U.S. Sen. Bill Nelson has asked the U.S. Treasury to provide assurances to private market lenders that any loans they make in Florida would be repaid at fair market interest in the event of a catastrophe.
Nelson, however, said obtaining such assurance might not be easy given the recession, according to The Associated Press.
Meanwhile, Nelson is also pushing his legislation that would provide federal aid to cover property losses in the event of major catastrophe in Florida.
Nelson’s bill would allow the federal government to step in with loans to the state’s Catastrophe (CAT) Fund, which has a hurricane catastrophe obligation of $28 billion, but the capacity to pay only $10 billion in claims.
The Atlantic hurricane season begins June 1.
State officials have been searching for solutions to the problem.
The federal legislation, sponsored in the House by U.S. Rep. Ron Klein, of Boca Raton, passed that chamber in late 2007, but was blocked in 2008 in the U.S. Senate by Republican lawmakers and President Bush threatening a veto.
Nelson said he thinks the legislation will enjoy support from the Obama Administration. Last year, then-Sen. Barack Obama was a chief cosponsor, along with then-Sen. Hillary Clinton, who is now Secretary of State.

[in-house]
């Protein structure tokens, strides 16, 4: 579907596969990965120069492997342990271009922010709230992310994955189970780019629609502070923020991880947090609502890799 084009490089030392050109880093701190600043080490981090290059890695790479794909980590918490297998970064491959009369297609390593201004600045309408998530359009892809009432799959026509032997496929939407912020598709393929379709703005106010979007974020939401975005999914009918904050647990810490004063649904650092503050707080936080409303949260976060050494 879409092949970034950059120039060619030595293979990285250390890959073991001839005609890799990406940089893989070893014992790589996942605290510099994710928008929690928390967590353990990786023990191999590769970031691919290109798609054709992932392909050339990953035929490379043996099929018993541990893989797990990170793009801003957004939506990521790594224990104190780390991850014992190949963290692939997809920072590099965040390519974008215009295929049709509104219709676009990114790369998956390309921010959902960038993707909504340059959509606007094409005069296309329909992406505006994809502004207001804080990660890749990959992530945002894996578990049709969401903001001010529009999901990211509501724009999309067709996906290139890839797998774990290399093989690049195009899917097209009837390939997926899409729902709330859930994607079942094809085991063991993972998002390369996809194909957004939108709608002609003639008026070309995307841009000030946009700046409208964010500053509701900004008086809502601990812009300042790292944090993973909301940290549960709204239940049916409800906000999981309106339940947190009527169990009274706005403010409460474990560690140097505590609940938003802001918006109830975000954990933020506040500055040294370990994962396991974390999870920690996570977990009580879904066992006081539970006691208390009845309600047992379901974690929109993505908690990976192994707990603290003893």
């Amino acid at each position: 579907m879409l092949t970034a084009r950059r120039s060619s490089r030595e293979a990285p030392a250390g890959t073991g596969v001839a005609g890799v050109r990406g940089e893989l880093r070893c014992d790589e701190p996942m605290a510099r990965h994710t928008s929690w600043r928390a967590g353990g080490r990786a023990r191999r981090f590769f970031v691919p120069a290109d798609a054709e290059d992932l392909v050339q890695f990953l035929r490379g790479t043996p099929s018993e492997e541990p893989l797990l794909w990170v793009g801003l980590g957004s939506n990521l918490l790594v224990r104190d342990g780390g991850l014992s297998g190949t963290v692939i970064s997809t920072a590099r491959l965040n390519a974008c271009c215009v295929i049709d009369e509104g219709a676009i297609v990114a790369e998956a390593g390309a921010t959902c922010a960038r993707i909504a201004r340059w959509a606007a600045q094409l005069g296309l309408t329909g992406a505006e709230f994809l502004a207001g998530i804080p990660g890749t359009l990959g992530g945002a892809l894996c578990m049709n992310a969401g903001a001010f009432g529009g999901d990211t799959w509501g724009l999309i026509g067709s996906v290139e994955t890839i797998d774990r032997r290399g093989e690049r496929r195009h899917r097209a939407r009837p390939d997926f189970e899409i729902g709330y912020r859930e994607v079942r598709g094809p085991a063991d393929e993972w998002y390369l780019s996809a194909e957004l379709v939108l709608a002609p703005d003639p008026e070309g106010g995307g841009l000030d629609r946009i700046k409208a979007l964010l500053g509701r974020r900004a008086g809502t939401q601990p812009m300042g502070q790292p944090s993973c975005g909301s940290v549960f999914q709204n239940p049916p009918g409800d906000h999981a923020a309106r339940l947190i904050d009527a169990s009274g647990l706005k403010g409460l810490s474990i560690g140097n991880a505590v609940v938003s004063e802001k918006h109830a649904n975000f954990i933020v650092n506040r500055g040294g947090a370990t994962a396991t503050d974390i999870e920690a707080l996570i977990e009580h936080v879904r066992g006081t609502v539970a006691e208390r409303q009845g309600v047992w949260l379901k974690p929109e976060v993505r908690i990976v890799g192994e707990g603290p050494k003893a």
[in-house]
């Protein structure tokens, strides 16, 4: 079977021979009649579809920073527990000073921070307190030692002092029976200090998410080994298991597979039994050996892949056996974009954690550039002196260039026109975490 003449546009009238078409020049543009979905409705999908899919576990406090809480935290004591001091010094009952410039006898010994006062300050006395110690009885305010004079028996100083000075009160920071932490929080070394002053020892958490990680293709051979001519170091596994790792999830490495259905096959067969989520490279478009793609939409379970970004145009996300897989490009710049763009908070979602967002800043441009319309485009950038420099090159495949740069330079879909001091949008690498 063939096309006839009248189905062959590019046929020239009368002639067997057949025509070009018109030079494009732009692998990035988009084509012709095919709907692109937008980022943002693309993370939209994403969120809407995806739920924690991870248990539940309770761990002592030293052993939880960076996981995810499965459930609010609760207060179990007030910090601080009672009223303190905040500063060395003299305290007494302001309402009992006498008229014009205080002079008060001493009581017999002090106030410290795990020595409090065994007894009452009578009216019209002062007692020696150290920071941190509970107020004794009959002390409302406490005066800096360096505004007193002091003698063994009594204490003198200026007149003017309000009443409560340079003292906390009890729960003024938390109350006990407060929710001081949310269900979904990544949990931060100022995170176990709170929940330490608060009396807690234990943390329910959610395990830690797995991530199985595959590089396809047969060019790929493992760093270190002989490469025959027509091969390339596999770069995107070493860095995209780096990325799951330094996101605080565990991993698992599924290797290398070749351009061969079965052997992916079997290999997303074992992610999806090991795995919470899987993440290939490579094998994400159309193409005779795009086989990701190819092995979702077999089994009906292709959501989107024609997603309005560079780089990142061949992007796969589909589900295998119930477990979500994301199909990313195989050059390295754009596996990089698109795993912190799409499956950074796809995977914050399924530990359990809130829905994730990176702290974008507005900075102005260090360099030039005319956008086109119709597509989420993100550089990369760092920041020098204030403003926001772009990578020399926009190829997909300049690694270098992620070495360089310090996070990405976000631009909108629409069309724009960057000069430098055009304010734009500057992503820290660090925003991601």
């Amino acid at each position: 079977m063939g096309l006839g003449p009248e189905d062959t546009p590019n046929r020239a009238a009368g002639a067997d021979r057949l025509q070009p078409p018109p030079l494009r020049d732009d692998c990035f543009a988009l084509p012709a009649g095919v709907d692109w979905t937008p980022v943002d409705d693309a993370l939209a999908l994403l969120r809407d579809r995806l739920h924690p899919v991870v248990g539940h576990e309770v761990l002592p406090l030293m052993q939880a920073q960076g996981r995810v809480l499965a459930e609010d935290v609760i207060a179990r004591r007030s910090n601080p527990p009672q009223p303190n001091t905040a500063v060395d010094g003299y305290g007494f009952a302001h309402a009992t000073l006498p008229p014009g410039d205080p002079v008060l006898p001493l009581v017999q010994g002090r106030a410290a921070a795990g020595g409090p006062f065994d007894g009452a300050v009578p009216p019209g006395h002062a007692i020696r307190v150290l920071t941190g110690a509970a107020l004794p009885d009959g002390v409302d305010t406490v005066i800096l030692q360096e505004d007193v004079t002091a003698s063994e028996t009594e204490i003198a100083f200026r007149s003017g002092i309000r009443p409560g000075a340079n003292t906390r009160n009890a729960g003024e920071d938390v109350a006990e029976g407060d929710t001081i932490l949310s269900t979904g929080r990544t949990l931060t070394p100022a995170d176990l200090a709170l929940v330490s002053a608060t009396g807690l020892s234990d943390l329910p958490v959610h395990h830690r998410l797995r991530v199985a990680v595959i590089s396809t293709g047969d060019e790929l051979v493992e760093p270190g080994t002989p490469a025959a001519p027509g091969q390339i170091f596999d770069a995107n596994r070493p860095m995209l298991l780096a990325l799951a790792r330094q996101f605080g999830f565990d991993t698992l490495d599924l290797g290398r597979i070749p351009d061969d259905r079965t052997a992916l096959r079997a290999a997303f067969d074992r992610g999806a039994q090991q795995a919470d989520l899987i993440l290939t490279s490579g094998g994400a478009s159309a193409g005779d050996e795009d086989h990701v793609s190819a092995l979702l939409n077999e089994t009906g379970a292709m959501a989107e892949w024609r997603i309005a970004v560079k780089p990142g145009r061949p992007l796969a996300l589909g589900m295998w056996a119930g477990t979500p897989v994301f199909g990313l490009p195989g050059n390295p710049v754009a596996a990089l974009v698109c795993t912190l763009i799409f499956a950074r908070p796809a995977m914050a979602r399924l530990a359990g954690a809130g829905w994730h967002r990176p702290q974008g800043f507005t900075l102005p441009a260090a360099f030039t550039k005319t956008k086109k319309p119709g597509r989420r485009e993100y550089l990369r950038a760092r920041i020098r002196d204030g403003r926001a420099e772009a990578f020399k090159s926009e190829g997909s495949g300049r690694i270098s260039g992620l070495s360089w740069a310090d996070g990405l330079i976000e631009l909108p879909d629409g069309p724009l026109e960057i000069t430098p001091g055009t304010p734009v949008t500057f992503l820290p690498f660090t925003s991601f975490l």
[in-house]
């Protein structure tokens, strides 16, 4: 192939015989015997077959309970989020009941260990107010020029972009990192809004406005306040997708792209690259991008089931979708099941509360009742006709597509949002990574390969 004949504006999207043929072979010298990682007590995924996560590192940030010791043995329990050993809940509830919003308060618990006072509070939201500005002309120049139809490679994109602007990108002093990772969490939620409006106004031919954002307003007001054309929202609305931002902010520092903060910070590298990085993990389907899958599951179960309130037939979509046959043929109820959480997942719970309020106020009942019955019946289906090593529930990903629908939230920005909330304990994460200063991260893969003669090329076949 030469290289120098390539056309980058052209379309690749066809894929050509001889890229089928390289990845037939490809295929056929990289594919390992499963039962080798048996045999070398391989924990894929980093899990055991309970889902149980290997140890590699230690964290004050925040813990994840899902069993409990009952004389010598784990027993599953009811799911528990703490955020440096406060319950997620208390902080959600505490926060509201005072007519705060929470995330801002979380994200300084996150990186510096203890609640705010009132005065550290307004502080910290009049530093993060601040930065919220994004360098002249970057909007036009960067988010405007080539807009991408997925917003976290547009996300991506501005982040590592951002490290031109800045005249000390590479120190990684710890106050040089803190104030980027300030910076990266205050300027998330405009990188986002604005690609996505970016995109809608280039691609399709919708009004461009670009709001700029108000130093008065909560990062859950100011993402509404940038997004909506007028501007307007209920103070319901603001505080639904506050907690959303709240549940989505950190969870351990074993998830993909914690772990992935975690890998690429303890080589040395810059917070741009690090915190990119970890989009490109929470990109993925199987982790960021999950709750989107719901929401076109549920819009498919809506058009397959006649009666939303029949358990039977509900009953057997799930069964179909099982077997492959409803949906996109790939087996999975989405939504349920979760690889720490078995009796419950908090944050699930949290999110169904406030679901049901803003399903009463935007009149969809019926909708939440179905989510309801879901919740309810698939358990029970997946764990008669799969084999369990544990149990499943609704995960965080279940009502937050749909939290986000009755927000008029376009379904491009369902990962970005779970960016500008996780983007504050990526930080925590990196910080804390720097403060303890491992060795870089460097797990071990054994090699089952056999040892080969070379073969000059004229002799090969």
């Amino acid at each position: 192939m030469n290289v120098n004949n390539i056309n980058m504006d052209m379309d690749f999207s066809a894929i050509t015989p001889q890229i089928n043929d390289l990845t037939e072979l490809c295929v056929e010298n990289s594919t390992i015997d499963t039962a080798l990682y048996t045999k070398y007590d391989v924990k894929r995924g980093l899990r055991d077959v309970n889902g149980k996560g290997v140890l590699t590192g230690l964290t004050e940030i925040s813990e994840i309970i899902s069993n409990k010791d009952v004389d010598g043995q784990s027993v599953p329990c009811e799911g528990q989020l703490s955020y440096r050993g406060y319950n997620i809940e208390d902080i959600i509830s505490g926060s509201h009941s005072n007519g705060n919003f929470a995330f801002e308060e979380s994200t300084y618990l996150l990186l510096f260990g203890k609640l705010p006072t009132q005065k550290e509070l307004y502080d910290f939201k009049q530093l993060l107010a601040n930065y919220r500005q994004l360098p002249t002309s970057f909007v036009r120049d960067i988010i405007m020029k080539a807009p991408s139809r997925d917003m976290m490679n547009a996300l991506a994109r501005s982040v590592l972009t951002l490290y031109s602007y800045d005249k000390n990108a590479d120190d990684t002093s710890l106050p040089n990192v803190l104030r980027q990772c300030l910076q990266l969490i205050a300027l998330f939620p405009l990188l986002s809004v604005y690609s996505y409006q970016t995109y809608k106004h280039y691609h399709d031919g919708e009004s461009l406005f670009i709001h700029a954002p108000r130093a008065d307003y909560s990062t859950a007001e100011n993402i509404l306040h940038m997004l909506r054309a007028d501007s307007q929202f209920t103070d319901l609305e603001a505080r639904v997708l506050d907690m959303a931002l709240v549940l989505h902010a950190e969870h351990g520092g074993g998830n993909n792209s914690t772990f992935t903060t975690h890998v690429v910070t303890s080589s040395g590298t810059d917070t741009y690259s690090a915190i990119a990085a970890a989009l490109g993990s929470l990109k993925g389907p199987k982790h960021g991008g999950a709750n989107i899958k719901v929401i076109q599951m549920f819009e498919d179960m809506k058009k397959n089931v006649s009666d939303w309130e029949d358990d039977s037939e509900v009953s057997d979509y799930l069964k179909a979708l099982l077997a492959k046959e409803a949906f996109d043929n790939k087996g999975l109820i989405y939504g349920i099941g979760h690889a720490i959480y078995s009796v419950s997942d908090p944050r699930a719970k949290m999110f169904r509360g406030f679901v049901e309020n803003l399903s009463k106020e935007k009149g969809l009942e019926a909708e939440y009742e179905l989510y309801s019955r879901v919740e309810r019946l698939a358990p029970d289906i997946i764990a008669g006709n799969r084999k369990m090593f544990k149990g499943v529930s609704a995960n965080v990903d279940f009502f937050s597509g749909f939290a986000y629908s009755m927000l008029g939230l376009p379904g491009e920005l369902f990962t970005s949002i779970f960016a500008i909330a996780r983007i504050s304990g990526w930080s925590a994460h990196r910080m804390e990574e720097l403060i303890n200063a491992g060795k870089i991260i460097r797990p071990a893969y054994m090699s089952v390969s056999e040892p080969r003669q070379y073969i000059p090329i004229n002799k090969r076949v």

Critics have claimed it would be a taxpayer bailout of Floridians who build houses where hurricanes can destroy their property or of Californians whose houses have been burned to cinders.
But Nelson said taxpayers nationwide are already paying the costs of recovery and rebuilding after natural disasters. For Hurricanes Katrina, Rita and Wilma taxpayers have put up some $94.8 billion.
“We need a more disciplined, structured plan for providing federal assistance following any major natural disaster,” said Nelson.
Nelson’s legislation would also allow multiple states to join together to help pay for each others’ disaster costs. That’s in addition to a provision that would provide them with low-interest federal loans when damages exceed the resources of a state-run catastrophe fund.
Besides the bill to establish a national backstop for state natural catastrophe insurance programs, Nelson said other legislation will be offered this spring, including bills to allow insurance companies (other than life insurance companies) to make tax deductible contributions to a tax-exempt policyholder disaster protection fund for the payment of policyholders’ claims arising from certain catastrophic events, such as windstorms, earthquakes, fires, or floods and allow individual and business taxpayers a tax credit for 25 percent for hurricane and tornado mitigation property expenditures, up to $5,000 for any taxable year.
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